Parliament in grip of turmoil

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The shambolic chaos that’s surrounded Brexit for months has suddenly morphed into something approaching panic.

eople, whether for or against Brexit, have suddenly realised that the critical vote on the Prime Minister’s much-maligned deal is now only hours away.

Theresa May herself has warned of catastrophe if her deal is rejected - which at the time of writing seems likely. And those opposed to it use no less scary language about the state of the nation if it is passed.

Meanwhile, groups of conspiratorial MPs are meeting in shadowy corners plotting to do the Government down if they can. And Sir John Major, who is opposed to Brexit, says there is no happy ending to falling off a cliff.

In short, Parliament is in the grip of turmoil as never before. A motion of no confidence in the Prime Minister is expected if her plan fails.

A momentous week lies ahead for Westminster. And a nerve-wracking one for the Prime Minister personally. I trust Mr May will have a large Scotch at the ready for her in case of emergencies.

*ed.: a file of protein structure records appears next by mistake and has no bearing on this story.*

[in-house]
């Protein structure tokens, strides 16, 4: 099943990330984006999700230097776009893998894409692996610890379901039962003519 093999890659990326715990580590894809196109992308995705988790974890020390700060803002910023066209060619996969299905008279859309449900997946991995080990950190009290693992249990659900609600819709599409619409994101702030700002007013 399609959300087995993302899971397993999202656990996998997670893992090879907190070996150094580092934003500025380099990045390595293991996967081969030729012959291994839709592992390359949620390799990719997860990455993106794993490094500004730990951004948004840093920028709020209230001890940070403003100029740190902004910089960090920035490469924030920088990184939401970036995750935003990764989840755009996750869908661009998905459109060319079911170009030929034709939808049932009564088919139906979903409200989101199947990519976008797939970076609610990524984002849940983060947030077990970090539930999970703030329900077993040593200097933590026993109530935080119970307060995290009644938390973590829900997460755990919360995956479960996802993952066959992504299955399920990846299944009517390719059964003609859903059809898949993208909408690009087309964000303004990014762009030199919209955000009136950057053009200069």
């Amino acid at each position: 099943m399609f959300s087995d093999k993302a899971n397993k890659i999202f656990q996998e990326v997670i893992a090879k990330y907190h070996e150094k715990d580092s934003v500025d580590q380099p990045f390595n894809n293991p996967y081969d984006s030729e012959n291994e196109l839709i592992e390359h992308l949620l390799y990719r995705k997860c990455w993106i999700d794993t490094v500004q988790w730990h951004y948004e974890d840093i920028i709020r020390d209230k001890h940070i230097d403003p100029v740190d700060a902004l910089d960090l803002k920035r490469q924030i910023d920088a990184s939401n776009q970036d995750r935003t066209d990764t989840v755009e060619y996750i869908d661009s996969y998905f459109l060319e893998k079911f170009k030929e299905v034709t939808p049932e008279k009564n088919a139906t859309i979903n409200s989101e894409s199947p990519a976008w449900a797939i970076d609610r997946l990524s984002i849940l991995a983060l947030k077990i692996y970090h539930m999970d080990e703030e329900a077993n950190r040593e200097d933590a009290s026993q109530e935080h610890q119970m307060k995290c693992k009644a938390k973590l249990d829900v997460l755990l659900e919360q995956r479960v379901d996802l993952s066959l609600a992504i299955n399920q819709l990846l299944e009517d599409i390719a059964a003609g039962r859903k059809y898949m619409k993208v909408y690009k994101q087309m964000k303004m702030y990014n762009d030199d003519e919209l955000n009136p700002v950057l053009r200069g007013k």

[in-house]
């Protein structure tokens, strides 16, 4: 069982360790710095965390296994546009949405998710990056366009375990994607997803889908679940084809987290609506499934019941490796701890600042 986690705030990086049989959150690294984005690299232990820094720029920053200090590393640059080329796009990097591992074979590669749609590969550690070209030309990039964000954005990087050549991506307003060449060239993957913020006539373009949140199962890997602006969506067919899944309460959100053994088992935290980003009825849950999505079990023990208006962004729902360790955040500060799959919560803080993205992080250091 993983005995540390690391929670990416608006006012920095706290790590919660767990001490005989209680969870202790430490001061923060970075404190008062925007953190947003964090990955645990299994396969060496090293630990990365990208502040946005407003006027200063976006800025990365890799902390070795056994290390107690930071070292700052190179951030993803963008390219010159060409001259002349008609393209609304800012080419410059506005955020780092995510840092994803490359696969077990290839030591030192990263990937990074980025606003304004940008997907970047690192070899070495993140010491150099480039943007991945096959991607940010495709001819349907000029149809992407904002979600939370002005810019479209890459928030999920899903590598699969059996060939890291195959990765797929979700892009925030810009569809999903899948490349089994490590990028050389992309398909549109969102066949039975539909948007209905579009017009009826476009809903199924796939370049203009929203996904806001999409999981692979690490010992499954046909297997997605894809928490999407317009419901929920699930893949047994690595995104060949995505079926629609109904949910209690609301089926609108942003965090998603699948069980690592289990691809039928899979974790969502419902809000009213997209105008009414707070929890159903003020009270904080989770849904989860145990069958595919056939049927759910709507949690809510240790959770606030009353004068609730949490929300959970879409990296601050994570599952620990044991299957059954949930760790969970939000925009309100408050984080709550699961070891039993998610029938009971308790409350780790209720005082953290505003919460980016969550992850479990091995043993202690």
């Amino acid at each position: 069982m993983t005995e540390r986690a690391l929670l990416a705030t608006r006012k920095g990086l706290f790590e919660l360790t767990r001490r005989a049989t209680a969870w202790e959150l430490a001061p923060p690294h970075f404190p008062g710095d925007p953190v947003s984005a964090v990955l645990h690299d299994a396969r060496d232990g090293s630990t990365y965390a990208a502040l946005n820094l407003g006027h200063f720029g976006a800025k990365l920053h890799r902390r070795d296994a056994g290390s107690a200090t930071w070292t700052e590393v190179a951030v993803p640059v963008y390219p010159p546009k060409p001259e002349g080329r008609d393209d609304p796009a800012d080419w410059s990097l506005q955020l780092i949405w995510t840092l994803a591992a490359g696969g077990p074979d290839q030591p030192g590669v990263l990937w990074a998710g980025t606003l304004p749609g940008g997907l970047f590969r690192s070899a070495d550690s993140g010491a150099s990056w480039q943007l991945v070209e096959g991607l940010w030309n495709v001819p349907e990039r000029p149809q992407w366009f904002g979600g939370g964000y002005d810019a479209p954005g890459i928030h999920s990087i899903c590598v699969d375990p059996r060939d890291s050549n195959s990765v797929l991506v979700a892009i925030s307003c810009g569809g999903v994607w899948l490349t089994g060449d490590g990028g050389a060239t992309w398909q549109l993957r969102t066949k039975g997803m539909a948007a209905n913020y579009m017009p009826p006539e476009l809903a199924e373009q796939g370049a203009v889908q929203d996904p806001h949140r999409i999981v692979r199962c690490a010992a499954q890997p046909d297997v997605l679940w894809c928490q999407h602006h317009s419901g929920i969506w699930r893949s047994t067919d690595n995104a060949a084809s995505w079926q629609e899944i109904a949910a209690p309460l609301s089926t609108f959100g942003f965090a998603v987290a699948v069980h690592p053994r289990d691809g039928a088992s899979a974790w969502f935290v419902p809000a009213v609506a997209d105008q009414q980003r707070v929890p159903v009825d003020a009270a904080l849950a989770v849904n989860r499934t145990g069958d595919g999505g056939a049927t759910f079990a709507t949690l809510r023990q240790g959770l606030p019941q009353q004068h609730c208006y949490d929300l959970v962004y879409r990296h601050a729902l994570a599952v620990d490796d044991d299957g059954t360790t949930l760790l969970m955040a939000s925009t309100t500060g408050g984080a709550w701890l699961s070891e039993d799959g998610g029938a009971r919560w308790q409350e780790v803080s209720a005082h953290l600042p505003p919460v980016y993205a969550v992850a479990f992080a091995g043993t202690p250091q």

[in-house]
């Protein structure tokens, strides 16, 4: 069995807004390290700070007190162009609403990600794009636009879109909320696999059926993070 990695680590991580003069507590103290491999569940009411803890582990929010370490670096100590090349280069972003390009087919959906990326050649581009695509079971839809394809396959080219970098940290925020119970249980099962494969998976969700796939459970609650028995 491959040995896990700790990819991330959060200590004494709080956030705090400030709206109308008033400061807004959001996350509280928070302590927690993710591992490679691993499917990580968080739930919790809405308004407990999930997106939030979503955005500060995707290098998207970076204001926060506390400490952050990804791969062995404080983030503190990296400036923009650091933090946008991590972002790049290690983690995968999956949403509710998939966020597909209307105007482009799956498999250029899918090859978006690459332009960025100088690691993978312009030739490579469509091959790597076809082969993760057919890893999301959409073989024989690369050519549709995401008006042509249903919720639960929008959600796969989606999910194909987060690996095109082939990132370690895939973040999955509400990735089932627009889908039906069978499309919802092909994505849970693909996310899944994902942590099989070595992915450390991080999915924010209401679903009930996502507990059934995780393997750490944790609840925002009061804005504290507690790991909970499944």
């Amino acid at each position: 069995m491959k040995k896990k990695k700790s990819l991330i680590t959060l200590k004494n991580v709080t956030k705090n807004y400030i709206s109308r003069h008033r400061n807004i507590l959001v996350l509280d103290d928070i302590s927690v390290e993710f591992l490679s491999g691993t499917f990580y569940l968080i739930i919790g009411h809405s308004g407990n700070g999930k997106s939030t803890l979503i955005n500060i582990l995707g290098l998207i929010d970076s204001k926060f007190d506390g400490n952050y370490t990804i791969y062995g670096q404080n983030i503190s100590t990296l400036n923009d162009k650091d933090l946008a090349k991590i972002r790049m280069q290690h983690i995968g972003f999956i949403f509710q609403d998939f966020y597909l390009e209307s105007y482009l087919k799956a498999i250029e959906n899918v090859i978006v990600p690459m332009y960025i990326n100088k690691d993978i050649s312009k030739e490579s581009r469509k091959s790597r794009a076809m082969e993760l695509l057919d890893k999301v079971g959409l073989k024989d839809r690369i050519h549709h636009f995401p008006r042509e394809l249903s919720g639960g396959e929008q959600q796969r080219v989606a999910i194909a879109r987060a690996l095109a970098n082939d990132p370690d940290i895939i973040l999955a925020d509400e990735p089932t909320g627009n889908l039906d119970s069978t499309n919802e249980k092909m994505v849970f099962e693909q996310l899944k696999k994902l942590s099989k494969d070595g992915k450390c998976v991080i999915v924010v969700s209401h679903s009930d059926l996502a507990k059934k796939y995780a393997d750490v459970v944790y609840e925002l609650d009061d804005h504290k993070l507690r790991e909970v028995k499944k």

- Is Commons Speaker John Bercow a hero of Parliament, or a serious pain in the neck? Bercow has attracted admiration and fury for allowing a pro-Remainer amendment, which depletes the Government’s authority over dealing with Brexit if the Prime Minister’s deal is defeated on Tuesday. No other Speaker within living memory has endured such a rocky ride. His impartiality has been questioned and he has been accused of siding with Remainers at the expense of the Government, while he and his supporters claim he is merely trying to protect the interests of back-benchers. He has not surrendered an inch in the face of some of the barrage of criticism aimed at him, insisting he is not usurping his authority and continually expressing his conviction: “I am right.” And although he is said to have ignored the advice of parliamentary clerks, Bercow has now acquired the support of Jeremy Corbyn.

Whether he can sustain the level of criticism he has attracted remains to be seen. But he has certainly made his mark on the chair - even if his critics regard that mark as a blot.